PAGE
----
etv and eNCA tap into the pulse of the ANC, in association with research company Markdata.
JOHANNESBURG - The compact between citizens and their politicians have shifted across the globe and opinion polling has become increasingly fraught.
The issues with polling predictions in the United Kingdom’s ‘Brexit’ referendum and the last presidential elections in the United States of America have left many observers and critics suggesting polls have no value.
Many see 2017 as a watershed year for the African National Congress.
The process by which it elects new leadership in December has already had seismic effects across the party itself, as well as across the South African political economy.
eNCA has chosen to pursue research into the attitudes and beliefs of ANC supporters and what those who see themselves as loyal to the party, prioritise in their assessment of the party’s fortunes and future.
The research was conducted by Markdata and African Response in two phases: structured interviews and focus groups.
The focus groups were conducted in four provinces, namely KwaZulu-Natal, the Eastern Cape, Mpumalanga and Gauteng.
The distribution covered both urban and rural areas, and both employed and unemployed men and women from young and older age groups participated.
The facilitators were experienced and professional marketing research moderators, thus mitigating against bias.
Participants indicated that they had voted for the ANC in both the 2014 General Elections as well as the 2016 Local Government Elections.
Interactions were conducted in participants’ mother tongues.
Additionally, experienced interviewers then conducted structured interviews with 5,000 people across the country.
The poll is not predictive at all, nor is it meant to be.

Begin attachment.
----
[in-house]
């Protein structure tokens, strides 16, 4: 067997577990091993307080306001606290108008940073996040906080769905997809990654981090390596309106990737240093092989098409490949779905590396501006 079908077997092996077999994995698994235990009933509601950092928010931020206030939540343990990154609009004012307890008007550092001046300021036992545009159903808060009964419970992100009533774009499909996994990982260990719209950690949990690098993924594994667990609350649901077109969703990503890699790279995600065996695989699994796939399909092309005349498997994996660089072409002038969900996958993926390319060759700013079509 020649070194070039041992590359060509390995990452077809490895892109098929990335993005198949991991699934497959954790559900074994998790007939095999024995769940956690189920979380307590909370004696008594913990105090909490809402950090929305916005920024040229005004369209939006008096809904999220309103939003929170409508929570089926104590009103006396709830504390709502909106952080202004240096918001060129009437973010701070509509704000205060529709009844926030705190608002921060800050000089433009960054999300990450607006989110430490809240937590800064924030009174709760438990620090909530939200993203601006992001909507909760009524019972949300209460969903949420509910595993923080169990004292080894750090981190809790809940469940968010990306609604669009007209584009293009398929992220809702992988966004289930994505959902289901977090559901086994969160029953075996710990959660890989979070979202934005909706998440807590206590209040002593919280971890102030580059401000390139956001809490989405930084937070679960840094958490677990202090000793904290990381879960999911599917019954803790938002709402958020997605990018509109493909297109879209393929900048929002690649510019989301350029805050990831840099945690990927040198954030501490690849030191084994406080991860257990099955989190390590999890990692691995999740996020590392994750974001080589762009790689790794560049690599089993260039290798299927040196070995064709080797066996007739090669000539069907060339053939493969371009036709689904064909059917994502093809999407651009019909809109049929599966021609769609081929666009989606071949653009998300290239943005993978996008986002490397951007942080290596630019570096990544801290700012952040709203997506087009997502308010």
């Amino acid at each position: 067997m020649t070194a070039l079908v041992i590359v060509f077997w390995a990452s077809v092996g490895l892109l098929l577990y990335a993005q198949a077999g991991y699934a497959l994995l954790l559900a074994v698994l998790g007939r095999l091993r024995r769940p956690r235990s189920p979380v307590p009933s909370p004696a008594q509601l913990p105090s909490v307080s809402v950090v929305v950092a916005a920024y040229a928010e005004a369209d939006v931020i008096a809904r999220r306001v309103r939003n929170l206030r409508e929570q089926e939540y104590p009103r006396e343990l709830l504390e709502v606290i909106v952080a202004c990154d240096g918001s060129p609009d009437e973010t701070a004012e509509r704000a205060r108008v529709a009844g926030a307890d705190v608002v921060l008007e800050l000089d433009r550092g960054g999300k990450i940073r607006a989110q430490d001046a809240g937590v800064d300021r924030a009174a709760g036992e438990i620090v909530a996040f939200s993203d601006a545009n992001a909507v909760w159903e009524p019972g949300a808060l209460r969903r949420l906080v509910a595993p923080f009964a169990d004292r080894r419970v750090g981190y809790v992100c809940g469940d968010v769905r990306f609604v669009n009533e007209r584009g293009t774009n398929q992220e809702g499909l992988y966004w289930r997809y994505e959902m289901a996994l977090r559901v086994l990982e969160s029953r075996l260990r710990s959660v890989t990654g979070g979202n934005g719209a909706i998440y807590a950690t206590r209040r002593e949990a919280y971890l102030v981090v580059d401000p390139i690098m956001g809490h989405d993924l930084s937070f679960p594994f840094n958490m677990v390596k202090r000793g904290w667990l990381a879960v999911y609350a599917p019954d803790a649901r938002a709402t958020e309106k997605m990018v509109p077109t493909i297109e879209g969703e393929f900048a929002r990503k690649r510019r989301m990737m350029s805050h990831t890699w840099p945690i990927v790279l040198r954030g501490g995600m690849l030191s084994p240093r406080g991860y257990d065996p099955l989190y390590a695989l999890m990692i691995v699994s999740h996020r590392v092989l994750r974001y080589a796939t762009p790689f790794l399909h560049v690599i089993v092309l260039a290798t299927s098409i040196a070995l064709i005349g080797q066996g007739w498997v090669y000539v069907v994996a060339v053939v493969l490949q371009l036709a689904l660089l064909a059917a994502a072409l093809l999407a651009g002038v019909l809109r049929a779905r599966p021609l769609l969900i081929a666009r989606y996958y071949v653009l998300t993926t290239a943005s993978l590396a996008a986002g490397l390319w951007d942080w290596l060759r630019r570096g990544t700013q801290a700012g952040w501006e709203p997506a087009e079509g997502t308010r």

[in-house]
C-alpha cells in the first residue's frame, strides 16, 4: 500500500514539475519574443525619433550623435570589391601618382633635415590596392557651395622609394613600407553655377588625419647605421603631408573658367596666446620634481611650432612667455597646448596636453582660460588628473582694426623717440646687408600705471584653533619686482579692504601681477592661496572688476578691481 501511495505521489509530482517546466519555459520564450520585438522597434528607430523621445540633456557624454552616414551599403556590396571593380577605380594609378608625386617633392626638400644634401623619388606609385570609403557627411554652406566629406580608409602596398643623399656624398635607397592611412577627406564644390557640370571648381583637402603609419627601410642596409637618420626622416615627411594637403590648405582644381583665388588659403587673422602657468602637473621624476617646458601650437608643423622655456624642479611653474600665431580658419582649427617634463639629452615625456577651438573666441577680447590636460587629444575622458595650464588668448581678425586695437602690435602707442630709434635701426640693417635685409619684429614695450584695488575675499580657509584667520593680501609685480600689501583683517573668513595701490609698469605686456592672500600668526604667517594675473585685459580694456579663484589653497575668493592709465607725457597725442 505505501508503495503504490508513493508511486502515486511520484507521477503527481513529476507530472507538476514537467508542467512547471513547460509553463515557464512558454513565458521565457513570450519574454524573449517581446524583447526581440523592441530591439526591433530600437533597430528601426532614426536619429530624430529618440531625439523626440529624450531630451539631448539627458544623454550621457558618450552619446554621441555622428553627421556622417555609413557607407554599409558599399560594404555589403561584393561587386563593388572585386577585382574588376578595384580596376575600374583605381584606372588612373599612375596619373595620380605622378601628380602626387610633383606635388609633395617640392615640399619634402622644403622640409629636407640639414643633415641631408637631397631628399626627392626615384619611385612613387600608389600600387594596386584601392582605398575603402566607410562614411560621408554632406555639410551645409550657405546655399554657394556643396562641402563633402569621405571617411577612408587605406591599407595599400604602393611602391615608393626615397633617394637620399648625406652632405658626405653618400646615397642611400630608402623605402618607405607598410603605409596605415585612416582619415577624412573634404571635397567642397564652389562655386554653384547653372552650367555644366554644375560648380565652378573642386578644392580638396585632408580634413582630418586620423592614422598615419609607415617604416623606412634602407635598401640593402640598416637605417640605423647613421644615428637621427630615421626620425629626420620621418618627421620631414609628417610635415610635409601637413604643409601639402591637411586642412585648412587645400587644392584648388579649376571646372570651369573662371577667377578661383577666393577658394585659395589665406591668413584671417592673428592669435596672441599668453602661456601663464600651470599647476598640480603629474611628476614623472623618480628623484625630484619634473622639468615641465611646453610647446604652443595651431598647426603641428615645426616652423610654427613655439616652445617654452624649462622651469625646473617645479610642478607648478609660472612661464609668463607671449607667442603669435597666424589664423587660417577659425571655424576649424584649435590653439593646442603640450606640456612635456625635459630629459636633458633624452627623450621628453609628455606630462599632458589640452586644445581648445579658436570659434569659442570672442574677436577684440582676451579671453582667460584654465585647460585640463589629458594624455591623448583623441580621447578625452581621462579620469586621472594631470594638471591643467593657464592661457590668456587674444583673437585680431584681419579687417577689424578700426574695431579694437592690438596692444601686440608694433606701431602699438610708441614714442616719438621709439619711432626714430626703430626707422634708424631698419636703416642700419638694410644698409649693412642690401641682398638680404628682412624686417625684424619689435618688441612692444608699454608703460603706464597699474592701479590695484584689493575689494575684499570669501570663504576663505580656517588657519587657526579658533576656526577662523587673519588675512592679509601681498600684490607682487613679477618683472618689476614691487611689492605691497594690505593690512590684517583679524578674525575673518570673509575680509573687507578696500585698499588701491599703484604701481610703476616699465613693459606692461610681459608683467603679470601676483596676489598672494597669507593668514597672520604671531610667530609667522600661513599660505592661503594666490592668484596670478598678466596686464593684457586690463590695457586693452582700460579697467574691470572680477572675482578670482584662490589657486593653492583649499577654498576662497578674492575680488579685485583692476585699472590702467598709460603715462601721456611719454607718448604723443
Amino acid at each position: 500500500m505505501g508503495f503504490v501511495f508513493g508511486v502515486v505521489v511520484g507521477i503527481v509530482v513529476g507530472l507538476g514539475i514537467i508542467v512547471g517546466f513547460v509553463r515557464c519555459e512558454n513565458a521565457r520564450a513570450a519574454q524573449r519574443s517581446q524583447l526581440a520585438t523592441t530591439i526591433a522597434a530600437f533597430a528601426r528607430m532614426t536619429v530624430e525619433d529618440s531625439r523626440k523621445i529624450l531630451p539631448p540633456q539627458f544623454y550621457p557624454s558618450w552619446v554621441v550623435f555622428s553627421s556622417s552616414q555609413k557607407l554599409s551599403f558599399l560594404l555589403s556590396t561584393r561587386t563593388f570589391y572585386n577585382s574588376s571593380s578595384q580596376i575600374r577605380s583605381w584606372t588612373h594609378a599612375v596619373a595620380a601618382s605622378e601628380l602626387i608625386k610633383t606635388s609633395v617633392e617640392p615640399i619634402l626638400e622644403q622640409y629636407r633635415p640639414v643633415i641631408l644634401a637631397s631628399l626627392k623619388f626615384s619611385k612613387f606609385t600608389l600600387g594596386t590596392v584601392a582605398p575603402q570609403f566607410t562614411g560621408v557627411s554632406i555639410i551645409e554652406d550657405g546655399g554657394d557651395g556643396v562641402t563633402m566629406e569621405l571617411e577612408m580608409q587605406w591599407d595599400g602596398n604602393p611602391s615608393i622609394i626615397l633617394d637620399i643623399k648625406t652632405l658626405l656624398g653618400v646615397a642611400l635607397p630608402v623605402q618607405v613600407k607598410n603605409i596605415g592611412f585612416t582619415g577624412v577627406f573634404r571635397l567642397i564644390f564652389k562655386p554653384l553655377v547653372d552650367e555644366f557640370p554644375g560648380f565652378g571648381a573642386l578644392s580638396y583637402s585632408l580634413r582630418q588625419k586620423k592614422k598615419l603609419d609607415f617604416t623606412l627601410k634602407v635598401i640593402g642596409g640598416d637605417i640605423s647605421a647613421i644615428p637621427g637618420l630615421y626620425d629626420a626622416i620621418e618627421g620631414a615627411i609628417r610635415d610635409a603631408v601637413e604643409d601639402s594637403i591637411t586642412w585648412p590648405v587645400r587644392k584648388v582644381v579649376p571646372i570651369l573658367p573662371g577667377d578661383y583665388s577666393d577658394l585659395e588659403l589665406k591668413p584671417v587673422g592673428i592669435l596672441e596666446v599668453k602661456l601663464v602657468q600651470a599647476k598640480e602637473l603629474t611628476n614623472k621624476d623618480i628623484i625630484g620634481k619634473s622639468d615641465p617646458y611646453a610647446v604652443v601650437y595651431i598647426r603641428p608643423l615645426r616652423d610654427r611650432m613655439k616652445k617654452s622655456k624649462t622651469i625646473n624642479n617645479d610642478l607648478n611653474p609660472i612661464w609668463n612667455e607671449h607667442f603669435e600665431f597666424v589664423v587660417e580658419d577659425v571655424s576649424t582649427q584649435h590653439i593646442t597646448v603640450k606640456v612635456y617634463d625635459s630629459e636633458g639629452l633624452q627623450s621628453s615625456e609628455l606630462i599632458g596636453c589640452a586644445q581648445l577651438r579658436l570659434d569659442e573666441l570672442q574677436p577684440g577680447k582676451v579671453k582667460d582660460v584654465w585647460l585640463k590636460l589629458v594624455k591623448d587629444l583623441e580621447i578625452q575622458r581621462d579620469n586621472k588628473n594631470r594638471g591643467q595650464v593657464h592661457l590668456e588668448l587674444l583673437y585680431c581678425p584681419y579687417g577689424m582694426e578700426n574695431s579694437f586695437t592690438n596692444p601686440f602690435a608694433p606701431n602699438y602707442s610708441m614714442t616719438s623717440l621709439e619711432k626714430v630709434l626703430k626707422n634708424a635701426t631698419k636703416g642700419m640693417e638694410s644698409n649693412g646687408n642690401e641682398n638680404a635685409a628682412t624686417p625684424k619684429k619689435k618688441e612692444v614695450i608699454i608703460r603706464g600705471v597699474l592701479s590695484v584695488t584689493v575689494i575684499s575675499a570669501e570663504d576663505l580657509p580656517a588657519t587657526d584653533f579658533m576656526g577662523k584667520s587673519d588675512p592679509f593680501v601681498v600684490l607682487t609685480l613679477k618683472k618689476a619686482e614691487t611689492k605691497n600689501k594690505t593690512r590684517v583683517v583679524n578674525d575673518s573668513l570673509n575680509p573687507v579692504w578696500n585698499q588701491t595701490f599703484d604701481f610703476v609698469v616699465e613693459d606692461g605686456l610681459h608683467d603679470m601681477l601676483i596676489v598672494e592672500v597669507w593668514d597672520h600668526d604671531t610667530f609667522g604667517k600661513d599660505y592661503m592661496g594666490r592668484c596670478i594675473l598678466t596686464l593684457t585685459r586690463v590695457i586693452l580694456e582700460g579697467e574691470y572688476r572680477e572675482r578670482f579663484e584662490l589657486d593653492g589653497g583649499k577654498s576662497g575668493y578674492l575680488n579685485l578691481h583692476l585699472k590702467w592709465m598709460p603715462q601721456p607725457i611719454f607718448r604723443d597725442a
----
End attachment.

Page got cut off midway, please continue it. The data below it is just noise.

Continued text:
It does not profess to show anything directly related to the outcome of the ANC’s internal processes in choosing a new set of individuals to lead the party over the next five years.
The research, relying on focus groups and standardised face-to-face interviews, focused on self-identified ANC supporters.
Researchers asked participants a series of standard questions about their perceptions of the party and their beliefs about the attributes needed for leadership.
The study is therefore not a reflection of what the ANC’s political future in elections will be, or what the general population makes of the party.
Nor is it a revelation or prediction of the outcomes of the party’s elective conference.
This research reflects what more than 10 million ANC voters from across the country reported about their perceptions of the organisation and what they see as important issues given their support for the ANC.
Through its coverage in the lead-up to the ANC’s elective conference in December 2017, eTV and eNCA will use the data generated by this research to inform its story telling, compare it with other research results generated during the period, and relate it to the concerns raised by leadership candidates, party structures, as well as ordinary supporters themselves.